It’s been about a decade since Well+Good launched, and when I recently joined as the team’s lifestyle writer, I—a worshipper of mozzarella sticks—feared I was deeply unwell and wouldn’t fit in. What I quickly learned is that the meaning of wellness is murky, and one of its main, widely propagated fallacies is that it’s a singular concept. And because the general understanding of what wellness is skews so complicated, as a team, we decided to discuss via Slack what it means to each of us.
We weren’t surprised to find that the meaning of wellness is highly personalized—including exercise and Lizzo or ice cream and acai bowls or therapy and Frasier or so many other things. But we were able to land on some commonalities in our points of view; that self-care is also us-care, and that despite our unique preferences, we’re bonded in a quest to feel happy, healthy, and human. Check out our latest edition of Slack Chats—what being well and good means to Team Well+Good—below.
Mary Grace: Hi, friends! To start, I want to discuss how I initially worried I was really unfit for W+G because I had never eaten an acai bowl or taken a yoga class. I’ve since eaten one acai bowl and never taken a yoga class. I’ve learned that wellness, for me, simply isn’t about those things so much as about recognizing that I’m not perfect and still choosing to work on things I struggle with. How do you define wellness?
Alexis Berger, senior lifestyle editor: Such a great point that wellness is highly personalized, Mary Grace. Totally agree there. I try to be open to new things and not beat myself up for the things that don’t work for me or add positivity to my life. Like dance cardio. NEVER.
Zoe Weiner, associate beauty and fitness editor: I think a lot of people have the same idea on what wellness means. Yes, wellness is doing face masks/taking baths/working out—but that’s only part of it. It’s also taking care of THE MOST basic things you can do for your health—whether that’s speaking to a mental-health professional or going to the gyno. Wellness is taking care of yourself as a full person.
Jessie Van Amburg, senior food and health editor: For me, wellness is a lifestyle that doesn’t have to involve expensive ingredients or exclusive boutique fitness classes—it’s about a person deciding what health and well-being looks like for themselves, and working with others to help achieve that.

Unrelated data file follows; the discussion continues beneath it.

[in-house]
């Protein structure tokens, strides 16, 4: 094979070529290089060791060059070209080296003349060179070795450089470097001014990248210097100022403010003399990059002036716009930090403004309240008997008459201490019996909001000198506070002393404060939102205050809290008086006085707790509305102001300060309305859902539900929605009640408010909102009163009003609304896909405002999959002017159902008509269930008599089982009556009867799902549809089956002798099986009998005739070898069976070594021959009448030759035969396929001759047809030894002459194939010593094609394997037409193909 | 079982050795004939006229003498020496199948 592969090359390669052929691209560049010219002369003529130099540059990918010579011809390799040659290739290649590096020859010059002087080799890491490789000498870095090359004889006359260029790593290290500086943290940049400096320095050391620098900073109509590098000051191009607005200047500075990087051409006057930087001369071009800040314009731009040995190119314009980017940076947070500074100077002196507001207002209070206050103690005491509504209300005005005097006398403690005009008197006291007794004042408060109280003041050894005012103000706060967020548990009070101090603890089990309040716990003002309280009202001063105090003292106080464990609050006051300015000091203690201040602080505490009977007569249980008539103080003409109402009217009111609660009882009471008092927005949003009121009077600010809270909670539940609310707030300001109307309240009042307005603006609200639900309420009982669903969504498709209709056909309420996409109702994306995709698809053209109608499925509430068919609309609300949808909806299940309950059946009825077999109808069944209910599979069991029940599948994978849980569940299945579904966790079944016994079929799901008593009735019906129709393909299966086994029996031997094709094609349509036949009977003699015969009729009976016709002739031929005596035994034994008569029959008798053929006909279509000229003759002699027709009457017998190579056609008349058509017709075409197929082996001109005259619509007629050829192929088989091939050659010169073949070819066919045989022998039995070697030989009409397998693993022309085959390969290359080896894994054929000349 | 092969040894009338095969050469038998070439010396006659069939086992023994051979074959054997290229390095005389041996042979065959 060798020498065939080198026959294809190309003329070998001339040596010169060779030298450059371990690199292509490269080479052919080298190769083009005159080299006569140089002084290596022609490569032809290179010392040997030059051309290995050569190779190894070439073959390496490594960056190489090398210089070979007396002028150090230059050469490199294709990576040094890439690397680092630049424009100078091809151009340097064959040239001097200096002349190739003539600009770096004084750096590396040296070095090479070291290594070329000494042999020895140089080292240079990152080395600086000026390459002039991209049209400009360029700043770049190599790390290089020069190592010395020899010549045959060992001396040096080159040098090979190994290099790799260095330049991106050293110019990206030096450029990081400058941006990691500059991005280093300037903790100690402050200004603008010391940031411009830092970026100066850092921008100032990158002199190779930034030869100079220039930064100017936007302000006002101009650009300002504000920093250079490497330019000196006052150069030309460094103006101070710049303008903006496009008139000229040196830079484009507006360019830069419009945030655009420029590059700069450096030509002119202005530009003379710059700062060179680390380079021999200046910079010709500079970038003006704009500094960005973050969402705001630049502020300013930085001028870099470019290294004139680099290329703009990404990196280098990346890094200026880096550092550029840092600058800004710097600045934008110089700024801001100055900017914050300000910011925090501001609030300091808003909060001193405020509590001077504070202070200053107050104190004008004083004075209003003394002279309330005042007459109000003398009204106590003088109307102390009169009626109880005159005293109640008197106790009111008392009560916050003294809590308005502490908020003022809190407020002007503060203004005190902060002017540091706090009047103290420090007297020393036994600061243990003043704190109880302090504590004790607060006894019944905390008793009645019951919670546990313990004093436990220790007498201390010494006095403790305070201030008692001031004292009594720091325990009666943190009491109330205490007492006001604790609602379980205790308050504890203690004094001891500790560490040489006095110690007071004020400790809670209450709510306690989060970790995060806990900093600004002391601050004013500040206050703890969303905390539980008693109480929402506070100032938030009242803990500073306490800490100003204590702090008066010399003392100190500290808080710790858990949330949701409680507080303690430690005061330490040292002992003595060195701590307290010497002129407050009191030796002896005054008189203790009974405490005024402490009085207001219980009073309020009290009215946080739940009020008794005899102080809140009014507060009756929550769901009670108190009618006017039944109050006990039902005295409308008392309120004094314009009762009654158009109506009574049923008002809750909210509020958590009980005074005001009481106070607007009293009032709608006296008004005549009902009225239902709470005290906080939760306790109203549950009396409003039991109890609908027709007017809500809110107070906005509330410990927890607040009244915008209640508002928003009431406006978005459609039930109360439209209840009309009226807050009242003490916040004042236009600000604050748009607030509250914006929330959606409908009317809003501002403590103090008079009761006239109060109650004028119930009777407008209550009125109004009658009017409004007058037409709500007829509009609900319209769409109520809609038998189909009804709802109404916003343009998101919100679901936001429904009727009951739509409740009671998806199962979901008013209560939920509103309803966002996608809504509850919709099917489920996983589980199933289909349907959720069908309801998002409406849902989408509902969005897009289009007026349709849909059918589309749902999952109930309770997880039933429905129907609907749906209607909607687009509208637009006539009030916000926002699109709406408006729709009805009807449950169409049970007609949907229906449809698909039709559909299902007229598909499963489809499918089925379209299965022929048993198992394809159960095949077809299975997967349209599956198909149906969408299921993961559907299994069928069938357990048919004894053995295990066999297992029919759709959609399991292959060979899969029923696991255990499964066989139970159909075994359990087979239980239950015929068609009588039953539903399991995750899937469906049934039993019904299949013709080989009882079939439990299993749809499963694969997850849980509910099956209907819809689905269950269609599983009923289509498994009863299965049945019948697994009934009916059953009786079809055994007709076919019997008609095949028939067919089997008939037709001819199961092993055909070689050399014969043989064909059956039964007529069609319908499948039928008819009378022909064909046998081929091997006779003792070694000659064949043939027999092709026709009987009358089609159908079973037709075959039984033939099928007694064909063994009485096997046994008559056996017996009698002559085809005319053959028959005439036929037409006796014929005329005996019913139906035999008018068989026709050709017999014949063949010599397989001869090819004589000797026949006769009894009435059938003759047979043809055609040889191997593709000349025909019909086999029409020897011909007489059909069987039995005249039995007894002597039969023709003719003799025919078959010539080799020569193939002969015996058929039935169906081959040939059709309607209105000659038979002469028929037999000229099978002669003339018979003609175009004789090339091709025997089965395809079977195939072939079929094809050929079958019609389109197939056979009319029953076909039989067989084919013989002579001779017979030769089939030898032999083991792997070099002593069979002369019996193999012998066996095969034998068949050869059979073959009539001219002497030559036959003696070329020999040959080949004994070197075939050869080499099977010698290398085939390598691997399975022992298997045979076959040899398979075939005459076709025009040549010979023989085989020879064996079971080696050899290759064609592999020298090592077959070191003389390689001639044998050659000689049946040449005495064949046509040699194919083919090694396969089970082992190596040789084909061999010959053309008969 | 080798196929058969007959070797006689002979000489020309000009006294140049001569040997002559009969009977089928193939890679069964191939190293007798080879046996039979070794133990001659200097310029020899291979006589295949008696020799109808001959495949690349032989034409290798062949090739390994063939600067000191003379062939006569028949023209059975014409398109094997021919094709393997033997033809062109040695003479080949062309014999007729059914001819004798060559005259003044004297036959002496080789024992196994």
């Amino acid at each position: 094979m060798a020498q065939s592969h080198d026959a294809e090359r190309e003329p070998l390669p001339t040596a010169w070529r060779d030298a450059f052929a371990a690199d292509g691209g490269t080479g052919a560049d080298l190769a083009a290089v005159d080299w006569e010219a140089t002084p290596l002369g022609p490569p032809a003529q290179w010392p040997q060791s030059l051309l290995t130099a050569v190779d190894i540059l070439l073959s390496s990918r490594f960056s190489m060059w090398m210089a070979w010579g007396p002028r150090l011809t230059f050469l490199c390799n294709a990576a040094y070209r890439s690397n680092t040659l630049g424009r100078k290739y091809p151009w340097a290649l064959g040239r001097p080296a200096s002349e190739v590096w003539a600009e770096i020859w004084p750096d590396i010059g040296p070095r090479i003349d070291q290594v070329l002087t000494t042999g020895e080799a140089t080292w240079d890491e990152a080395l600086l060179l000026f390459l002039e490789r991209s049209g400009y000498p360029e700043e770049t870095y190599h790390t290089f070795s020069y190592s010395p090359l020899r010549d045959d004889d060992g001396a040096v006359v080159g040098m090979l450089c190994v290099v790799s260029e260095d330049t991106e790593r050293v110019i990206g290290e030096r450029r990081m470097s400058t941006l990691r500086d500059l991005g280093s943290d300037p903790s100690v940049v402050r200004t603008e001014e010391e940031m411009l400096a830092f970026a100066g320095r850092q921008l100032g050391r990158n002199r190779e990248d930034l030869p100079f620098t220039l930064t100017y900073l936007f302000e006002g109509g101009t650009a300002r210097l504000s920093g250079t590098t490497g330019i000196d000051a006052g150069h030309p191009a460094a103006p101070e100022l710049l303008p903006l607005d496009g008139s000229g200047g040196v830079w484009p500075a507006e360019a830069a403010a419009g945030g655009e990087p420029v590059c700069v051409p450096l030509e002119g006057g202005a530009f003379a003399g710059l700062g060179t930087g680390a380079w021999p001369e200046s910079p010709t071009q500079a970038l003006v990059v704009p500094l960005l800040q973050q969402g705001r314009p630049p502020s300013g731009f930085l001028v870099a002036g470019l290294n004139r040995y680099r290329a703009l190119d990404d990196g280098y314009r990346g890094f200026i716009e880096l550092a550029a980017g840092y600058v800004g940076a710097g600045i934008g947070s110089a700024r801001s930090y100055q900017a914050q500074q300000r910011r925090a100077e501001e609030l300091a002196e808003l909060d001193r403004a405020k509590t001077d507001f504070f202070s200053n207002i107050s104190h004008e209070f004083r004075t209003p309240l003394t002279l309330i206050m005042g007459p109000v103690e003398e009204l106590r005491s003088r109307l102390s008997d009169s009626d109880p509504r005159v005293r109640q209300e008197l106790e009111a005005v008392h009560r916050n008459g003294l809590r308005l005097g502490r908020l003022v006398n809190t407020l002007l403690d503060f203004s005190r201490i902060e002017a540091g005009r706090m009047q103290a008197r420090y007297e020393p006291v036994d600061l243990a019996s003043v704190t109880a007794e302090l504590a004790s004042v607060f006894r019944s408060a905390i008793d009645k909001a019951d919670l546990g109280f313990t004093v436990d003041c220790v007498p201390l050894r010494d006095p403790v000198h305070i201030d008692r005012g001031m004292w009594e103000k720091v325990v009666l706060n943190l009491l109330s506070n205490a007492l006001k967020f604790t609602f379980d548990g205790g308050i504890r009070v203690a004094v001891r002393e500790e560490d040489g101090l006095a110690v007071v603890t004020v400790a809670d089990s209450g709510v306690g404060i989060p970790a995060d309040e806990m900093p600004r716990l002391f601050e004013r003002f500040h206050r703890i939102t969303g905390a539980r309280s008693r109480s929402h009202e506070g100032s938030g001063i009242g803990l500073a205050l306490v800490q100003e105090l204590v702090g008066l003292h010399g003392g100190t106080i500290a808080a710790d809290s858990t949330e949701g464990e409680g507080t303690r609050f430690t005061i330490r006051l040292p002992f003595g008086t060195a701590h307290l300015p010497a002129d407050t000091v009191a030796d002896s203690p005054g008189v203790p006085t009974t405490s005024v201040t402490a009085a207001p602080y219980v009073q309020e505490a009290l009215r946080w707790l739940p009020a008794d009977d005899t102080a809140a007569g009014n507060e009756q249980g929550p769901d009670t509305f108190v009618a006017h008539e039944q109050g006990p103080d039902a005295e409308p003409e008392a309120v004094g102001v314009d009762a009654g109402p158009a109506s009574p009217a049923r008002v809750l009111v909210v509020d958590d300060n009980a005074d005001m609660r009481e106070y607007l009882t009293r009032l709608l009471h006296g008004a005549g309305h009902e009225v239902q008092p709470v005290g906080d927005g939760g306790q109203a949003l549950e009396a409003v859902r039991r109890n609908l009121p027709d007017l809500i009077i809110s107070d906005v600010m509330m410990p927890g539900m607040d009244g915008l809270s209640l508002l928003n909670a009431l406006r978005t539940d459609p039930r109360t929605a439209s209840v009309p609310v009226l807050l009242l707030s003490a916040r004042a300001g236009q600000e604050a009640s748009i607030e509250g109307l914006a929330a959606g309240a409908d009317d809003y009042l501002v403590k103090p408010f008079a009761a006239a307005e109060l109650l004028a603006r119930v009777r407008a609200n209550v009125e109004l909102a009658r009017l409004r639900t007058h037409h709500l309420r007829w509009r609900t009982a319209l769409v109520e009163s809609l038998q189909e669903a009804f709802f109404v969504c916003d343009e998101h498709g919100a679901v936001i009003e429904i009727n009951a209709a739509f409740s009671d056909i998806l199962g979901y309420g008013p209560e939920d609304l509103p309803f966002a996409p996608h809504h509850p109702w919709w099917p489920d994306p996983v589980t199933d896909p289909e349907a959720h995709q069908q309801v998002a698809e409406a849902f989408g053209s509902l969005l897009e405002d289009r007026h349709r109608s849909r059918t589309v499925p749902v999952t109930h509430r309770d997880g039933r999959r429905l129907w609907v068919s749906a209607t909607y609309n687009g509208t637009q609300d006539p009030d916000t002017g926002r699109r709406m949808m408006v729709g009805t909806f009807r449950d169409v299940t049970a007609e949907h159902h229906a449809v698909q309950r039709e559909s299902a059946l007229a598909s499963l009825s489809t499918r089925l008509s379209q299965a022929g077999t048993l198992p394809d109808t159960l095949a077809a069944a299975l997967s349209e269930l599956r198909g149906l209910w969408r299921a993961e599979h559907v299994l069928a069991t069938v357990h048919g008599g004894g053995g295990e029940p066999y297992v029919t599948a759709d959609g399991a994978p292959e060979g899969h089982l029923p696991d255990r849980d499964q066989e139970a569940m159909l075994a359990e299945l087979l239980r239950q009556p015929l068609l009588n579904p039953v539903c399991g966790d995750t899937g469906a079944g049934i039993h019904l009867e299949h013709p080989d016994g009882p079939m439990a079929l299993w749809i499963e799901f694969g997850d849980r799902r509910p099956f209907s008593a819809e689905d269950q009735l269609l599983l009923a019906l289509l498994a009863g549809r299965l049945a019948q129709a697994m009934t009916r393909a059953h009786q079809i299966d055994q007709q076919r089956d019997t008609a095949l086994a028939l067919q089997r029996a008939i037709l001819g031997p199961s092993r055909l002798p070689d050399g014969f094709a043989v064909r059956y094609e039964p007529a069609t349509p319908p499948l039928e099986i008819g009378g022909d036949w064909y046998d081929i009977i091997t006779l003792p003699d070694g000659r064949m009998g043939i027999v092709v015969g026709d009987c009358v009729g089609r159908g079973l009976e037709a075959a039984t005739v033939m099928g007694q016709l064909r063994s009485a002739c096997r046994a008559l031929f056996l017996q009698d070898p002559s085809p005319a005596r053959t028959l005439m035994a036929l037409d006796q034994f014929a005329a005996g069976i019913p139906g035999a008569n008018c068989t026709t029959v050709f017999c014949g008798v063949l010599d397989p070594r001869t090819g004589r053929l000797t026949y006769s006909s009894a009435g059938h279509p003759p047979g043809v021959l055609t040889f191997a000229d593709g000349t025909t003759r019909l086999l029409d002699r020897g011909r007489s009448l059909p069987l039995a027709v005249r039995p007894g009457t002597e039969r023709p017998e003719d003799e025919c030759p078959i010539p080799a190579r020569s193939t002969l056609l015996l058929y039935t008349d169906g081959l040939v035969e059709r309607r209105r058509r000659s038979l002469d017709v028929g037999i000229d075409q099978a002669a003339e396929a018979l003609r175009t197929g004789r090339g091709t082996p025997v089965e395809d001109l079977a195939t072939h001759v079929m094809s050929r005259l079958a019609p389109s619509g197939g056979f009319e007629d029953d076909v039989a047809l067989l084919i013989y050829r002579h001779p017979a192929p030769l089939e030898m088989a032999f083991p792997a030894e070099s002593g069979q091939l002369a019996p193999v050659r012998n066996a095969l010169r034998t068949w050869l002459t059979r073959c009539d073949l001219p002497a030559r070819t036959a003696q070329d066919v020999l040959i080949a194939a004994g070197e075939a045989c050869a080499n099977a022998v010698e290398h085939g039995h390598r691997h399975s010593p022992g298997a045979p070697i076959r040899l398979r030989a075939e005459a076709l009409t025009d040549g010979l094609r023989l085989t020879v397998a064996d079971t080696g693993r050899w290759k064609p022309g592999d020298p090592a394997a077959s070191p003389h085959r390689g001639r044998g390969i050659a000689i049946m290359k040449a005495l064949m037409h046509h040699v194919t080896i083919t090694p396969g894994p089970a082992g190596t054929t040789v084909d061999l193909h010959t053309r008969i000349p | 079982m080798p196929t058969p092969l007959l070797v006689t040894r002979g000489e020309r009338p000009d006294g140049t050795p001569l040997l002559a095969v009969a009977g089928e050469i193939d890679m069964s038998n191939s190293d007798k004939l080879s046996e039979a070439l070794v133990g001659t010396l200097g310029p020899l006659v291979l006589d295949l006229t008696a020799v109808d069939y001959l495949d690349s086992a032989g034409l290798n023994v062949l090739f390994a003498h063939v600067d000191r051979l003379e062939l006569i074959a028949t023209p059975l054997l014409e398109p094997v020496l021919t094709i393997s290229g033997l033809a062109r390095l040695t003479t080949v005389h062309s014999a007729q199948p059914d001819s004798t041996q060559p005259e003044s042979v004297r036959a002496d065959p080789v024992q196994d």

Abbey Stone, managing editor: I think it encapsulates everything you do to live a healthier life—for both your body and mind (and soul, if that’s your jam). Plain and simple. So, like you said, Mary Grace, that will look different for everyone.
Kate Spies, SVP content, audience development, brand: Before I started at Well+Good, I looked up the definition of “wellness.” Turns out it’s “the active pursuit of health.” That resonated with me SO much. I want to be healthy, I want to be strong, and I want look after my mental well-being. I try hard to protect these things.
Rachel Lapidos, beauty and fitness editor: To me, it’s doing whatever it is that uplifts both your mind and your body—and that doesn’t necessarily mean eating an acai bowl or yoga. It’s whatever keeps you mentality positive, in a good space, and makes you feel good in your body. It is a very personal thing, not a one-size-fits-all prescription that says “do these things, and you’re going to be healthy.”
Zoe: Also, I hate acai bowls.
Rachel: Me too.
Kate: I love them! But that doesn’t make me a wellness luminary. I also LOVE wine.
Kara Jillian Brown, editorial intern: For me, wellness is treating my body and soul with the respect it deserves and doing the things that make me feel good. That changes day to day, and I’m learning to listen more to what I need and accepting that those needs aren’t necessarily what you’d see under #wellness on Instagram. Also, hate acai bowls.